Artists Edit Their Own Wall Text at 2015 Biennale de Lyon
Visitors to museums, galleries, and biennials rely on wall texts assembled by curators and scholars to give context to artworks and learn more about featured artists. But rarely do we consider their relative subjectivity or the fact that they might even be incorrect.
At the 2015 Biennale de Lyon, several artists apparently feel that the text accompanying their work falls under the “dead wrong” category, and they’re not taking it lying down. Many have crossed out sentences and have written in new information using ballpoint pens.
Collector, Biennale attendee, and avid Twitter user Alain Servais first spotted the edits yesterday, documenting them on social media. Among the artists protesting their descriptions are Darren Bader, Lucie Stahl, Guan Xiao, Camille Blatrix, Klaus Weber, and Johannes Kahrs.
While some of the edits made were substantial, Bader wrote at the bottom of a description of his work: “Some of this is untrue.”
Sometimes, the most laconic statements speak volumes. (To add insult to injury, the artist’s profile photo is missing from the site.)
“The text was fun and silly in a non-native-speaking English sort of way,” Bader told Hyperallergic. “But it misrepresents both works it’s supposed to represent. That’s all I think I can say right now. I don’t know who first did it, but we were told to mark up the labels if we saw things that weren’t correct.”
It’s unclear who exactly is responsible for the murky, inaccurate texts. Bader noted that neither the artists nor the Biennale’s curator, Ralph Rugoff, were consulted on them. Some of the labels have reportedly been glued over with new texts, however, some artists have complained that even the new statements do not reflect the intentions of their work.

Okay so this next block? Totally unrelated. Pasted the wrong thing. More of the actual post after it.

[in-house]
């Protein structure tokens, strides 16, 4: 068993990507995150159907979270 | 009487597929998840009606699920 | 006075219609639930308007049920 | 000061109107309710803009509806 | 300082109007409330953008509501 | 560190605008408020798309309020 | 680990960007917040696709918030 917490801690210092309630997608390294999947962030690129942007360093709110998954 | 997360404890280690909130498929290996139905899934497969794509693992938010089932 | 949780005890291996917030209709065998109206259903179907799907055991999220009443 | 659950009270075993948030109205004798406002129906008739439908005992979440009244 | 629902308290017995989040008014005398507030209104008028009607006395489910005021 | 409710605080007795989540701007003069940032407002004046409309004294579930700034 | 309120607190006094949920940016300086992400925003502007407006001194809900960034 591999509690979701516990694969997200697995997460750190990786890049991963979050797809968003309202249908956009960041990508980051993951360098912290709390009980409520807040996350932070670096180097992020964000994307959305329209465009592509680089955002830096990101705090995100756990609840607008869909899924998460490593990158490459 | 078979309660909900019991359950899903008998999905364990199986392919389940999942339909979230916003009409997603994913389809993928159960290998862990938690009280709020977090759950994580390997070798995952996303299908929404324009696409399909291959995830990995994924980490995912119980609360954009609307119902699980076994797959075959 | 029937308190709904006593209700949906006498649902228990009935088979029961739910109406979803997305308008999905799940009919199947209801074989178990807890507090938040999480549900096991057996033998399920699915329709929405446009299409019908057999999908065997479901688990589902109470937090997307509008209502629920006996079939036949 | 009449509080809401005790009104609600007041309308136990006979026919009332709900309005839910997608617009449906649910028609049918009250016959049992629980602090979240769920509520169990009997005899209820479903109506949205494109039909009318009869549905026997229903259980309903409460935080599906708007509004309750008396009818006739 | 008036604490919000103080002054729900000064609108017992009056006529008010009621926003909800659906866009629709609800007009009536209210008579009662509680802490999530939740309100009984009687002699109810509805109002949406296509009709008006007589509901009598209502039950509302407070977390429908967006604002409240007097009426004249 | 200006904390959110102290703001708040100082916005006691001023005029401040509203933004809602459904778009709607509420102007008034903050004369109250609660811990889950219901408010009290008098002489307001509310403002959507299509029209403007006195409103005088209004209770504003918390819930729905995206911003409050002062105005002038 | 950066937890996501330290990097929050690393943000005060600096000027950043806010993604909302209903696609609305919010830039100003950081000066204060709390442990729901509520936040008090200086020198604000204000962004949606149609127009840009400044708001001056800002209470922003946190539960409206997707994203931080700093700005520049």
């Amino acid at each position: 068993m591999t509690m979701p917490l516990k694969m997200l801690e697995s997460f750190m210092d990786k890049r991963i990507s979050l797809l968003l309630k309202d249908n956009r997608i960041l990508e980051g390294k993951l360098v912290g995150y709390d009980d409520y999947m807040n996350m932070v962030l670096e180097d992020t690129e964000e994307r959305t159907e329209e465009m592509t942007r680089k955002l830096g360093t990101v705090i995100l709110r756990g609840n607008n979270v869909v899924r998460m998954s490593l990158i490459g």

Biennale representatives did not respond to a request for comment by the time of publication.
Ironically, the theme of the Biennale’s 2013 iteration,”Meanwhile…Suddenly, and Then” focused on artists’s abilities to craft their own stories. While the inaccuracies are unfortunate for both artists and visitors alike, the action taken by the artists highlight the need for a degree of skepticism on the part of the viewer when reading materials that may or may not have been produced with the approval of the creator.
However, Art Newspaper reports that “a spokeswoman for Ralph Rugoff, the biennial’s guest curator, assures us that the biennial bigwig has OK-ed the arty scribblings, proof indeed that Ralph is as chilled as they come on the (otherwise stuffy) curatorial front.”
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